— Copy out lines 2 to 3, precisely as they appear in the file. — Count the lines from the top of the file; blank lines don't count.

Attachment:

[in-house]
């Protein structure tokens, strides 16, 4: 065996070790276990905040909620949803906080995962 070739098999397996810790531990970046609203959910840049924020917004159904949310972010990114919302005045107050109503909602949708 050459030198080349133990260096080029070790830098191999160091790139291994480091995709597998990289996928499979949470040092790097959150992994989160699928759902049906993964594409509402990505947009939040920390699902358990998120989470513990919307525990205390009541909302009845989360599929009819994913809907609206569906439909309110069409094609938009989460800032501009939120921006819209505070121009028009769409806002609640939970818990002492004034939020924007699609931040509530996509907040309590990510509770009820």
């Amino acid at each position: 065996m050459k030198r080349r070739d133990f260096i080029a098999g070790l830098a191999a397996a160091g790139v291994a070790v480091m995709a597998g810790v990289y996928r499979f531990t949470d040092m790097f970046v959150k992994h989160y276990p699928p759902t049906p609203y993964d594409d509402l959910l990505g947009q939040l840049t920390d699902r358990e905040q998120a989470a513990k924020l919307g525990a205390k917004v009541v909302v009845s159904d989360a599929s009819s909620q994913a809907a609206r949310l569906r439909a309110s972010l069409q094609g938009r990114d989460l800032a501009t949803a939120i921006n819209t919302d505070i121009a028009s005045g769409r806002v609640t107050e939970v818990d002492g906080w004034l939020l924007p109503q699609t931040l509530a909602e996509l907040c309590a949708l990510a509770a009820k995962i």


């Protein structure tokens, strides 16, 4: 065996070790276990905040909620949803906080995962 070739098999397996810790531990970046609203959910840049924020917004159904949310972010990114919302005045107050109503909602949708 050459030198080349133990260096080029070790830098191999160091790139291994480091995709597998990289996928499979949470040092790097959150992994989160699928759902049906993964594409509402990505947009939040920390699902358990998120989470513990919307525990205390009541909302009845989360599929009819994913809907609206569906439909309110069409094609938009989460800032501009939120921006819209505070121009028009769409806002609640939970818990002492004034939020924007699609931040509530996509907040309590990510509770009820």
């Amino acid at each position: 065996m050459k030198r080349r070739d133990f260096i080029a098999g070790l830098a191999a397996a160091g790139v291994a070790v480091m995709a597998g810790v990289y996928r499979f531990t949470d040092m790097f970046v959150k992994h989160y276990p699928p759902t049906p609203y993964d594409d509402l959910l990505g947009q939040l840049t920390d699902r358990e905040q998120a989470a513990k924020l919307g525990a205390k917004v009541v909302v009845s159904d989360a599929s009819s909620q994913a809907a609206r949310l569906r439909a309110s972010l069409q094609g938009r990114d989460l800032a501009t949803a939120i921006n819209t919302d505070i121009a028009s005045g769409r806002v609640t107050e939970v818990d002492g906080w004034l939020l924007p109503q699609t931040l509530a909602e996509l907040c309590a949708l990510a509770a009820k995962i």